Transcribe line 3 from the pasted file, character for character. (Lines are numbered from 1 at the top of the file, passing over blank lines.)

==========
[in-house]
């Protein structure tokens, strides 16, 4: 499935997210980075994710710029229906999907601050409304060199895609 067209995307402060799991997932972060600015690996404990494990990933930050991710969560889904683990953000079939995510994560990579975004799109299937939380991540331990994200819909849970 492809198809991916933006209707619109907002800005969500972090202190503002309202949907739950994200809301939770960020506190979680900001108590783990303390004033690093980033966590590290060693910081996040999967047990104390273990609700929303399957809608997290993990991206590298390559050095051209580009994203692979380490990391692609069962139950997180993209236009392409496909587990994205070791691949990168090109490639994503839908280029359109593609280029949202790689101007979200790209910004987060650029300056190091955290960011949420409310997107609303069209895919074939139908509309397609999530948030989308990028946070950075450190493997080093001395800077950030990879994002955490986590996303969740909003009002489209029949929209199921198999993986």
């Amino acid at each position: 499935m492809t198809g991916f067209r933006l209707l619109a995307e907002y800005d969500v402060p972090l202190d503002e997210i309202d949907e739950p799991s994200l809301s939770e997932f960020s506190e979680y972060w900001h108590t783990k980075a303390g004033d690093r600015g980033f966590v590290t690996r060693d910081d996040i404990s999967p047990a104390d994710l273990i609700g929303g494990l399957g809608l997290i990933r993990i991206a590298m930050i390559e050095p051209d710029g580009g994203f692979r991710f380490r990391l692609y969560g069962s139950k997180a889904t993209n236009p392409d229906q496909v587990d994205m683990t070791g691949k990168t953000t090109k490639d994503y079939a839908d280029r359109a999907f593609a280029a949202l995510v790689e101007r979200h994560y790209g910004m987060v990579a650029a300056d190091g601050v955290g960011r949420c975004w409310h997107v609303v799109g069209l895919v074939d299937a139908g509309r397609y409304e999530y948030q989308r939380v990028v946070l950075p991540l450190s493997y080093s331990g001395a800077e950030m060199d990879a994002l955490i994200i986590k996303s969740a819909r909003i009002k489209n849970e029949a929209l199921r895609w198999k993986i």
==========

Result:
């Amino acid at each position: 499935m492809t198809g991916f067209r933006l209707l619109a995307e907002y800005d969500v402060p972090l202190d503002e997210i309202d949907e739950p799991s994200l809301s939770e997932f960020s506190e979680y972060w900001h108590t783990k980075a303390g004033d690093r600015g980033f966590v590290t690996r060693d910081d996040i404990s999967p047990a104390d994710l273990i609700g929303g494990l399957g809608l997290i990933r993990i991206a590298m930050i390559e050095p051209d710029g580009g994203f692979r991710f380490r990391l692609y969560g069962s139950k997180a889904t993209n236009p392409d229906q496909v587990d994205m683990t070791g691949k990168t953000t090109k490639d994503y079939a839908d280029r359109a999907f593609a280029a949202l995510v790689e101007r979200h994560y790209g910004m987060v990579a650029a300056d190091g601050v955290g960011r949420c975004w409310h997107v609303v799109g069209l895919v074939d299937a139908g509309r397609y409304e999530y948030q989308r939380v990028v946070l950075p991540l450190s493997y080093s331990g001395a800077e950030m060199d990879a994002l955490i994200i986590k996303s969740a819909r909003i009002k489209n849970e029949a929209l199921r895609w198999k993986i």